It’s hard to choose from the several wild wins the men’s lacrosse team has had this decade. But with special acknowledgement to the 2014 “Cardiac Quakers”—particularly their come-from-behind win over Cornell in that year’s Ivy Tournament—last season’s team took the drama and success to a new level. Before winning the Ivy League and earning the program’s first NCAA tournament win under head coach Mike Murphy, Penn won this regular-season classic over the second-ranked team in the country. The victory included a game-tying goal at the buzzer of regulation from Tyler Dunn C’19 and a sudden-death, triple-overtime winner from Sam Handley W’22.
The women’s lacrosse team was a dominant Ivy force throughout the decade with a whopping eight league titles—and the Quakers also made their presence known on the national stage. Three years after they won an NCAA tournament game in overtime, the Quakers did it again even more dramatically, with Zoe Belodeau scoring the game-winner with 1.8 seconds left in her first NCAA tourney game. Belodeau, then a freshman, also scored on an around-the-back shot in that game that helped beat Penn State and land her on SportsCenter.
How do you pick between some epic wins over Princeton in what’s turned into a classic women’s basketball rivalry this decade? The one in 2014 was more of a shocker as it ended the Tigers’ stranglehold on the league. But this one, two years later, showed Mike McLaughlin’s squad planned to stay as an Ivy power, as the Quakers clinched an NCAA Tournament berth for the second time in three years (before returning to the tourney the following year, thanks to another win over Princeton). This one was also the closest title clincher, with the Quakers surviving at Jadwin thanks to some clutch shots from Kasey Chambers C’17 down the stretch. After the short trip home, they then cut down the nets at a mostly empty Palestra.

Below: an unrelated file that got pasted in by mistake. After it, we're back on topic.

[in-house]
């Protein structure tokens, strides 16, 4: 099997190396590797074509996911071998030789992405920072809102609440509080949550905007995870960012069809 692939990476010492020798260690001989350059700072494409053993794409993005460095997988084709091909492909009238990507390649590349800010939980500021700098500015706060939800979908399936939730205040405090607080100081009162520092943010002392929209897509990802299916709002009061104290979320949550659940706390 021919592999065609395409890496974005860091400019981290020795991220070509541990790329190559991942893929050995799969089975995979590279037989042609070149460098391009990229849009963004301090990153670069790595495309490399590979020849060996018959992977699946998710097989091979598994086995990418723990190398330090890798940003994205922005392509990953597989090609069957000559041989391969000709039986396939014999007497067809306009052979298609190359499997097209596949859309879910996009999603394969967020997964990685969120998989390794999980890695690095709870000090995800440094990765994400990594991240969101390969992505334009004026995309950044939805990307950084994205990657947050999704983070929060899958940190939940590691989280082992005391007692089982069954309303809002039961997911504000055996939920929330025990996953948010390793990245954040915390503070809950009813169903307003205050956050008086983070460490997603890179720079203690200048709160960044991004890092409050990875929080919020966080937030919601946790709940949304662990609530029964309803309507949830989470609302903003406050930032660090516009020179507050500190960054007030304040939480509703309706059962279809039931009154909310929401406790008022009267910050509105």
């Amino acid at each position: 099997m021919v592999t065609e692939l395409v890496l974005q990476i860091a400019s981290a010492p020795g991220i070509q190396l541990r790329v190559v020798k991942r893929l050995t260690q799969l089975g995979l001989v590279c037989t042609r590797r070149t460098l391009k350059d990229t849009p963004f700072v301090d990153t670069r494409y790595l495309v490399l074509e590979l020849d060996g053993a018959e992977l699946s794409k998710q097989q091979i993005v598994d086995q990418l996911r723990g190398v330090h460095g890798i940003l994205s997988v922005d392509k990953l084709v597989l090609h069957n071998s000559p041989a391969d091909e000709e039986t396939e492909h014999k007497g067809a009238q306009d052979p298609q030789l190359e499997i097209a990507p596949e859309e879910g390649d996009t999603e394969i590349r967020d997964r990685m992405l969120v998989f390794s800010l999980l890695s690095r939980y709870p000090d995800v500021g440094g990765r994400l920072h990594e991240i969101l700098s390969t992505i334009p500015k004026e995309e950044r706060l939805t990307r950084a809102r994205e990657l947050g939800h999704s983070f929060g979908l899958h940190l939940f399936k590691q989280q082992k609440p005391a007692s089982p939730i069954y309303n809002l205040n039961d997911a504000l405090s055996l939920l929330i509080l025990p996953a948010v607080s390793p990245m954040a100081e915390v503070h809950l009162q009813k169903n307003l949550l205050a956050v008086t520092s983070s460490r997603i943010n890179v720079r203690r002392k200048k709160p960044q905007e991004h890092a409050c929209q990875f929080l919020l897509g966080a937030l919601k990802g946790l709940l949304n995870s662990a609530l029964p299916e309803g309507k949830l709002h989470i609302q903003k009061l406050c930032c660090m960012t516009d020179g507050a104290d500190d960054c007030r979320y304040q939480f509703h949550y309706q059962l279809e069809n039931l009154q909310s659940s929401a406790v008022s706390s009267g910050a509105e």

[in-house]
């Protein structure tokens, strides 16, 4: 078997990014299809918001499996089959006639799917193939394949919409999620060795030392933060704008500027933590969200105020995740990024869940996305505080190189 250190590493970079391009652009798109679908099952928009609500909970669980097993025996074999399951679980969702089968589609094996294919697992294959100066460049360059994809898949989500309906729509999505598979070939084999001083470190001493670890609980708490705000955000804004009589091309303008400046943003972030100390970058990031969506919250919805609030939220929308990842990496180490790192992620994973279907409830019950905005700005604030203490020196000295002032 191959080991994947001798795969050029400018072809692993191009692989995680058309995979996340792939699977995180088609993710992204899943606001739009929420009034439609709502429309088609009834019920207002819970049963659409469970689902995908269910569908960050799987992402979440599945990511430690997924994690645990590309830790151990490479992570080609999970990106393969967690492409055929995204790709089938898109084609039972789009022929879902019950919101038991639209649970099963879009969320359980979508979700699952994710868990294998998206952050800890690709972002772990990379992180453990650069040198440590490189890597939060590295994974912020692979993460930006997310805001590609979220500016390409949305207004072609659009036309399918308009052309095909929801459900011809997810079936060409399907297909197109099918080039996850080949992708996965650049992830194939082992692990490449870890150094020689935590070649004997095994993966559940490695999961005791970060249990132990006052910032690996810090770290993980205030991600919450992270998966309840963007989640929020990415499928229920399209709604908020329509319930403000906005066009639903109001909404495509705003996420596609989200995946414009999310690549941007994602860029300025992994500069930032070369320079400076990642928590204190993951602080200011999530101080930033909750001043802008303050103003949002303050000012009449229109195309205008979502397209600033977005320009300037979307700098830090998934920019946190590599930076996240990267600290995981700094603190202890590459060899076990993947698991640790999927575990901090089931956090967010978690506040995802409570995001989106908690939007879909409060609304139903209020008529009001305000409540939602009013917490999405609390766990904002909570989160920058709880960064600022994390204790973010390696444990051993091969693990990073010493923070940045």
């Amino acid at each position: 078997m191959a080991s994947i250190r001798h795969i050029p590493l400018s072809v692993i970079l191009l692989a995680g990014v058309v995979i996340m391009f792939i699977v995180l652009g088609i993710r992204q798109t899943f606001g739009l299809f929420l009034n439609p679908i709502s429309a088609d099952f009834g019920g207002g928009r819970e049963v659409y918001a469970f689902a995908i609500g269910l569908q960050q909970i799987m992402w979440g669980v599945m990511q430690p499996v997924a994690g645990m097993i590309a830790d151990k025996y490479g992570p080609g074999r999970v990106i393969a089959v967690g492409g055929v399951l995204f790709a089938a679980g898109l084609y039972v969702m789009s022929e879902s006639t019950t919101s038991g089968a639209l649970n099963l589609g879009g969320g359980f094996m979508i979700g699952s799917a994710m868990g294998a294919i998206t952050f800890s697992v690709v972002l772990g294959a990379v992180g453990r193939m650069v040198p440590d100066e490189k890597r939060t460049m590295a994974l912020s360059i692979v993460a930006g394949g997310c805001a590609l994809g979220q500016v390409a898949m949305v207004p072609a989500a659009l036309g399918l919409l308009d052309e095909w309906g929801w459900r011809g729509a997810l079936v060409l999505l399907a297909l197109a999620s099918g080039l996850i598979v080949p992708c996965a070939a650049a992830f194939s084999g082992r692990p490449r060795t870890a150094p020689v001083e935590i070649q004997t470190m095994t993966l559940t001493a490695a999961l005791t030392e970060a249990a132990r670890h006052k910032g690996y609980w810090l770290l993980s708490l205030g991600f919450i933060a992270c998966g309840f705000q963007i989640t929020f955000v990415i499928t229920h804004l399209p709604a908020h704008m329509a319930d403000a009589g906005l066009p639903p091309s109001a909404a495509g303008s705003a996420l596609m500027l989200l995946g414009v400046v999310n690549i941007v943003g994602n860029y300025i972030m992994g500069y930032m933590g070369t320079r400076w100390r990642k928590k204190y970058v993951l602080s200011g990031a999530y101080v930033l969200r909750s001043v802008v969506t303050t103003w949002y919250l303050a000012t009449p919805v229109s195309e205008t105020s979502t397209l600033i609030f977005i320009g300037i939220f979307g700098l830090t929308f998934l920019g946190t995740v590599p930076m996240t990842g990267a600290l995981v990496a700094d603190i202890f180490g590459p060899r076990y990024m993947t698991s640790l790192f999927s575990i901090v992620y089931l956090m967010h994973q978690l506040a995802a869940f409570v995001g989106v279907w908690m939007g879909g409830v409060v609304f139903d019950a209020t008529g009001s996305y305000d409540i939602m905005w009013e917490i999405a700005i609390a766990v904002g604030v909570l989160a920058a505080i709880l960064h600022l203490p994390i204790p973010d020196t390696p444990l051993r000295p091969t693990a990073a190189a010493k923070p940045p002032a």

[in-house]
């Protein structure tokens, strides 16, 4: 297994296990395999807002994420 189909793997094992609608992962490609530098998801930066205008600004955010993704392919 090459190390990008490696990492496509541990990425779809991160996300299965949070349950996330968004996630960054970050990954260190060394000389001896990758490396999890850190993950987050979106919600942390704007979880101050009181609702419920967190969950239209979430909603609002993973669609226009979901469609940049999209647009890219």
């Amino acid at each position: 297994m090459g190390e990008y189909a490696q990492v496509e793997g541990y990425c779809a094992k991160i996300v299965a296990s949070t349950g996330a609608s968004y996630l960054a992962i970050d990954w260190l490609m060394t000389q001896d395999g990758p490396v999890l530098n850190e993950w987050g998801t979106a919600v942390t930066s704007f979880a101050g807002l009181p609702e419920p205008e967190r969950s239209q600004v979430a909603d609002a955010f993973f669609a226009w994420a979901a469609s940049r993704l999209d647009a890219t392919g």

Exactly two months after the football program’s first win over Villanova since 1911, the Quakers reeled off another stunning upset over a nationally ranked team on the road. This win, at Harvard, was most notable because it snapped the Crimson’s 22-game winning streak, the longest in the nation. Wide receiver Justin Watson W’18—then a sophomore, now catching touchdowns in the NFL—completely dominated with 249 all-purpose yards and two touchdowns, including a 79-yard fourth-quarter run that sealed the win that led to a piece of two straight Ivy titles (thanks to another thrilling win over Harvard the following year). Overall, it was one of the best offensive performances in program history—and few people saw it coming.
The Quakers had a few inspired performances versus Harvard this decade, including a one-point upset led by Zack Rosen W’12 in 2012 and a 2017 victory that put the Quakers into the first Ivy Tournament after an 0-6 start in league play (both of which could easily be on this list). But no moment was better than the 2018 Ivy Tournament championship in which a magnificent first half from Darnell Foreman C’18 and a couple of huge second-half three-pointers from Caleb Wood C’18 were the differences in a back-and-forth showdown at the Palestra. The win sent the Quakers to the NCAA Tournament for the first (and only) time this decade—and seemed to lift a collective weight off of Penn fans everywhere. —DZ
Below are the Gazette’s top 10 games/wins lists from previous years: